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Meet Justin Maas of Maas Art

Today we’d like to introduce you to Justin Maas.

Justin, let’s start with your story. We’d love to hear how you got started and how the journey has been so far.
When I was ten years old, I already knew what I wanted to be when I grew up. A Jedi Knight. I had a fall-back plan of being an artist & by the age of 12 I had nearly abandoned the idea of being Obi-Wan’s next Padawan. In all seriousness, I pretty much always knew that art was going to be my career path. The idea of being able to do what I love – and make a living at it – was really all I ever focused on.

I was born in Hartford Connecticut but moved to Canada before my 3rd birthday. I have lived in various large cities across North America (Vancouver, Calgary, Milwaukee, Montreal) but have found “home” in a small town in British Columbia called Salmon Arm. It’s very small – at just under 20,000 people – which you would think would make a career at art a challenge, but through the magic of social media and the internet I have been able to carve out a niche for myself, despite my small local customer base.

I credit my schooling – a great program in Milwaukee, some terrific courses in Chicago, and a degree in visual communications in Calgary – as ‘teaching me how to be an artist’ but thats only really ‘laying the groundworks. In art school and art programs you learn how to create good habits and you are exposed to different mediums but it’s up to the artist themselves to push forward on their journey. For me, probably the most important thing – aside from putting in the hours practicing – was being exposed to great art. In Western Canada we have a lot of Canadian art in our galleries but not a lot of work from the rest of the world. It was on my semi-regular trips to California that I had my first exposure to the European Masters. The Van Goghs, Rembrandts and Manets at the Getty Museum. Goya and Rubens at the Hammer – but most important to my young eyes were the pieces at the Huntington Library – most importantly Thomas Gainsborough’s “The Blue Boy.” I was mesmerized by this painting. It remains one of the 3 or 4 most important pieces that I have seen in person and I think had a strong role in shaping me into a portrait artist. It’s remarkable how much good art there is in the LA area.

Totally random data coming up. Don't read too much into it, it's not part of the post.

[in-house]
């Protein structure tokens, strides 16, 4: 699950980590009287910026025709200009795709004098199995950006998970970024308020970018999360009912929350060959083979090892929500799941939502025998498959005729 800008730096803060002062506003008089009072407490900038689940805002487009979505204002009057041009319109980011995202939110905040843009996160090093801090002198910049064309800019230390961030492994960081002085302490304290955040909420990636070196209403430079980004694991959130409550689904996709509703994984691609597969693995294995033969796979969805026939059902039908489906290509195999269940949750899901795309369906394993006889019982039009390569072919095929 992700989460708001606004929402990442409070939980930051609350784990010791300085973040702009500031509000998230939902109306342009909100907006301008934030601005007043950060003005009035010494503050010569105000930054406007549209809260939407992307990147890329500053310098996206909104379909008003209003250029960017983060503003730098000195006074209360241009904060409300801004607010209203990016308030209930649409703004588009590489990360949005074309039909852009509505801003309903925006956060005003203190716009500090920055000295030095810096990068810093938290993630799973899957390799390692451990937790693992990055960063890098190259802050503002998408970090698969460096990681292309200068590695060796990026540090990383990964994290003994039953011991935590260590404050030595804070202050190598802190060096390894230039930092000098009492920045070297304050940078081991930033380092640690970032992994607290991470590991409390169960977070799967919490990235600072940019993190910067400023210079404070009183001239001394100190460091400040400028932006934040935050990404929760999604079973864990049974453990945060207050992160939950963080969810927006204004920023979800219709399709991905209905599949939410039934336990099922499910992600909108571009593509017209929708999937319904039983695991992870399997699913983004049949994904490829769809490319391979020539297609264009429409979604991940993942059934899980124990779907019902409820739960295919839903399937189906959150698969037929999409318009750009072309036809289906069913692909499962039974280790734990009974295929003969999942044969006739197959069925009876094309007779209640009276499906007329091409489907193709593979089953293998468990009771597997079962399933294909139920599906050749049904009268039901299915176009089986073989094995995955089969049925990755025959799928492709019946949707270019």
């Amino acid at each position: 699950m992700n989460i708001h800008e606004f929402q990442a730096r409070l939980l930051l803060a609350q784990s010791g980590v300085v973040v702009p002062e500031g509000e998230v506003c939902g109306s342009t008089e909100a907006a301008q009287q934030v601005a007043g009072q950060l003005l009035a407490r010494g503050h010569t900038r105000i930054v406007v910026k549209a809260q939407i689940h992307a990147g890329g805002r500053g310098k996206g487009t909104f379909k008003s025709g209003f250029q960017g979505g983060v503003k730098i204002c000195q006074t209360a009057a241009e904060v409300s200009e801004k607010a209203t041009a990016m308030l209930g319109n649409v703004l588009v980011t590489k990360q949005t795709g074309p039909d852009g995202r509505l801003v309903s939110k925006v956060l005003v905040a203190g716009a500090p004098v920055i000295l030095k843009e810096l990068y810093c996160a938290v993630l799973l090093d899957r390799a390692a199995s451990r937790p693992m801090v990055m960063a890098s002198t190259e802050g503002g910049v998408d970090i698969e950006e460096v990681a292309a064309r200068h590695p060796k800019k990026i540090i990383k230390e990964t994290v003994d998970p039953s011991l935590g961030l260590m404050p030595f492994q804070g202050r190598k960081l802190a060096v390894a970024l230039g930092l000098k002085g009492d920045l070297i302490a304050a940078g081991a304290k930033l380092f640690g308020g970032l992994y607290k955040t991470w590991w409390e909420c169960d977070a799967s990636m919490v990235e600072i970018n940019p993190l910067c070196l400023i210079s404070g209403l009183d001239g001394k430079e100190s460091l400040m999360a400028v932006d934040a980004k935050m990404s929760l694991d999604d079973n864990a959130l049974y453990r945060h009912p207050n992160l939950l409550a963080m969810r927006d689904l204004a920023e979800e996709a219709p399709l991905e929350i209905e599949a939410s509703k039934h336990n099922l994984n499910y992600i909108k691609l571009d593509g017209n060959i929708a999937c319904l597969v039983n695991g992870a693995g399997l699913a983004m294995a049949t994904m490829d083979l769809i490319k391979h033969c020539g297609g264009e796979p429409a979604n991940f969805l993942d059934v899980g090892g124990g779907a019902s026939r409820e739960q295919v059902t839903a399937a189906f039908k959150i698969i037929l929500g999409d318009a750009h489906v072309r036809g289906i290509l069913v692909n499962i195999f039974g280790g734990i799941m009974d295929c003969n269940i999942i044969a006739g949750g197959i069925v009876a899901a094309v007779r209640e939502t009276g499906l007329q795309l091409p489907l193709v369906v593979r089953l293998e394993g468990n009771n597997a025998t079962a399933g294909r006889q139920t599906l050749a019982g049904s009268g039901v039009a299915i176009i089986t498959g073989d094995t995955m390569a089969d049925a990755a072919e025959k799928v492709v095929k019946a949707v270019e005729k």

We’re always bombarded by how great it is to pursue your passion, etc – but we’ve spoken with enough people to know that it’s not always easy. Overall, would you say things have been easy for you?
As you can imagine, making a career in art is almost never smooth. I was fortunate to go to an art school that had a very good commercial art program, so I majored in Visual Communications – which is basically Graphic Design and Illustration. This has been a huge positive to me, allowing me to ‘pay the bills’ while doing a job I enjoy – even though it’s not quite as enjoyable as painting or drawing all day.